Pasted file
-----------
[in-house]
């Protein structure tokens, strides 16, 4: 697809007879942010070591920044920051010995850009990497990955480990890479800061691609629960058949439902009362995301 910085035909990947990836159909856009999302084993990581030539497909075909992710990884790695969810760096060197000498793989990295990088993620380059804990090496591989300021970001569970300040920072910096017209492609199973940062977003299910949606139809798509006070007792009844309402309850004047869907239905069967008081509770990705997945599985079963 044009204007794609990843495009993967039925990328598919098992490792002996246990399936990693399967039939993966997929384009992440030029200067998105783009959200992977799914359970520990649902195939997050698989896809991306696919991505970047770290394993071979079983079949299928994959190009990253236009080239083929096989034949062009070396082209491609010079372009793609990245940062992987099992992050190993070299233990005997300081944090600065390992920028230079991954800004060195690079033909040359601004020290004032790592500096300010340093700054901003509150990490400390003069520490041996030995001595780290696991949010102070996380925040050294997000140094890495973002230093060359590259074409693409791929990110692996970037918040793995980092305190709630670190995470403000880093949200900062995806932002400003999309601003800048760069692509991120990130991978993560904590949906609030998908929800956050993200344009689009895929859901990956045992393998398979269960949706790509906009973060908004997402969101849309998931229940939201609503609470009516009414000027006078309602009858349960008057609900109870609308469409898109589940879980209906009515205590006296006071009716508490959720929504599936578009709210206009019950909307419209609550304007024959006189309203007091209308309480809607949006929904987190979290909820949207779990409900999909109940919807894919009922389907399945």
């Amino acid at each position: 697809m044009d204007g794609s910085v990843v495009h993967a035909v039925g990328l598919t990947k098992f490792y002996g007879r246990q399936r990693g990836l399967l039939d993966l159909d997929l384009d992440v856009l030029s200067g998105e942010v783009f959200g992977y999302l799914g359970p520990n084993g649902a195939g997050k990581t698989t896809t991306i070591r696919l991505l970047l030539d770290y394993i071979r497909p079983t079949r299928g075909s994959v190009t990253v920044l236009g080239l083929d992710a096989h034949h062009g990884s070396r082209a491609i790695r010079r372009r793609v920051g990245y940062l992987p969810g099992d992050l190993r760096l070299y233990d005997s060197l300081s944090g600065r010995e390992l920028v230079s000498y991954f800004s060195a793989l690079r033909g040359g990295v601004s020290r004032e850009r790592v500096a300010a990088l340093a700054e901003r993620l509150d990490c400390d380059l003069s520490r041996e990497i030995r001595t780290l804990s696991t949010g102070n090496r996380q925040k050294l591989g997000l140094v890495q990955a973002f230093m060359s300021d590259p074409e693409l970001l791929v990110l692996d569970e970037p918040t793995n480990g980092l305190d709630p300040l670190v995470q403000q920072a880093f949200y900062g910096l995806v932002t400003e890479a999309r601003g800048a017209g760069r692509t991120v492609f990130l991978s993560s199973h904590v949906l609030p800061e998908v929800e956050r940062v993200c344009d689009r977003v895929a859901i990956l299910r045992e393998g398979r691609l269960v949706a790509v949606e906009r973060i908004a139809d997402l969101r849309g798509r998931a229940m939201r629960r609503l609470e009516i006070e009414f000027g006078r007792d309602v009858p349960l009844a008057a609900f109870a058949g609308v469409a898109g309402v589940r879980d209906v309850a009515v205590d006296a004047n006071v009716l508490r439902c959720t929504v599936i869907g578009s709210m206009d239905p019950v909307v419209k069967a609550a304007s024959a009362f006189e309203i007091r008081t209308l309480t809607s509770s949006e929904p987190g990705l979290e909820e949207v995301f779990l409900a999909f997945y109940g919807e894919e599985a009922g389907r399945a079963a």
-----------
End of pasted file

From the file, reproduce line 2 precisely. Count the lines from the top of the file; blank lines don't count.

């Protein structure tokens, strides 16, 4: 697809007879942010070591920044920051010995850009990497990955480990890479800061691609629960058949439902009362995301 910085035909990947990836159909856009999302084993990581030539497909075909992710990884790695969810760096060197000498793989990295990088993620380059804990090496591989300021970001569970300040920072910096017209492609199973940062977003299910949606139809798509006070007792009844309402309850004047869907239905069967008081509770990705997945599985079963 044009204007794609990843495009993967039925990328598919098992490792002996246990399936990693399967039939993966997929384009992440030029200067998105783009959200992977799914359970520990649902195939997050698989896809991306696919991505970047770290394993071979079983079949299928994959190009990253236009080239083929096989034949062009070396082209491609010079372009793609990245940062992987099992992050190993070299233990005997300081944090600065390992920028230079991954800004060195690079033909040359601004020290004032790592500096300010340093700054901003509150990490400390003069520490041996030995001595780290696991949010102070996380925040050294997000140094890495973002230093060359590259074409693409791929990110692996970037918040793995980092305190709630670190995470403000880093949200900062995806932002400003999309601003800048760069692509991120990130991978993560904590949906609030998908929800956050993200344009689009895929859901990956045992393998398979269960949706790509906009973060908004997402969101849309998931229940939201609503609470009516009414000027006078309602009858349960008057609900109870609308469409898109589940879980209906009515205590006296006071009716508490959720929504599936578009709210206009019950909307419209609550304007024959006189309203007091209308309480809607949006929904987190979290909820949207779990409900999909109940919807894919009922389907399945």